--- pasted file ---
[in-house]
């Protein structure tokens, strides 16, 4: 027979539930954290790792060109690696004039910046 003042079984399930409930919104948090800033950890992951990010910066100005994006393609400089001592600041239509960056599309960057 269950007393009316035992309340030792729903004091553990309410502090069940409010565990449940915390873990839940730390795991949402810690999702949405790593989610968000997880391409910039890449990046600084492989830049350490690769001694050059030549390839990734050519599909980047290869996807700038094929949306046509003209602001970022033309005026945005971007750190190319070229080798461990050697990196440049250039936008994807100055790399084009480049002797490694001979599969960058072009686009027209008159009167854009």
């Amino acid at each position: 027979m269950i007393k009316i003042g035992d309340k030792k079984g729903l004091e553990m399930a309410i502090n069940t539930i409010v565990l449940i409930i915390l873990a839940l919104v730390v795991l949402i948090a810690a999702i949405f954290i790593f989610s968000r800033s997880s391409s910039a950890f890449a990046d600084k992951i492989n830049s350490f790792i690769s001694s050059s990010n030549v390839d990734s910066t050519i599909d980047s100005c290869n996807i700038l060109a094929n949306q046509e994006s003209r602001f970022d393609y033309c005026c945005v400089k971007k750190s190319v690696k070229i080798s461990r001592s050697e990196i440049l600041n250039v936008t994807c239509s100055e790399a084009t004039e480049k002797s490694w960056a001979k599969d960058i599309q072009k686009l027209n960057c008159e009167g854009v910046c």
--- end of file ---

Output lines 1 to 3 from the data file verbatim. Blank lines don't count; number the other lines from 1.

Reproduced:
[in-house]
């Protein structure tokens, strides 16, 4: 027979539930954290790792060109690696004039910046 003042079984399930409930919104948090800033950890992951990010910066100005994006393609400089001592600041239509960056599309960057 269950007393009316035992309340030792729903004091553990309410502090069940409010565990449940915390873990839940730390795991949402810690999702949405790593989610968000997880391409910039890449990046600084492989830049350490690769001694050059030549390839990734050519599909980047290869996807700038094929949306046509003209602001970022033309005026945005971007750190190319070229080798461990050697990196440049250039936008994807100055790399084009480049002797490694001979599969960058072009686009027209008159009167854009």
């Amino acid at each position: 027979m269950i007393k009316i003042g035992d309340k030792k079984g729903l004091e553990m399930a309410i502090n069940t539930i409010v565990l449940i409930i915390l873990a839940l919104v730390v795991l949402i948090a810690a999702i949405f954290i790593f989610s968000r800033s997880s391409s910039a950890f890449a990046d600084k992951i492989n830049s350490f790792i690769s001694s050059s990010n030549v390839d990734s910066t050519i599909d980047s100005c290869n996807i700038l060109a094929n949306q046509e994006s003209r602001f970022d393609y033309c005026c945005v400089k971007k750190s190319v690696k070229i080798s461990r001592s050697e990196i440049l600041n250039v936008t994807c239509s100055e790399a084009t004039e480049k002797s490694w960056a001979k599969d960058i599309q072009k686009l027209n960057c008159e009167g854009v910046c």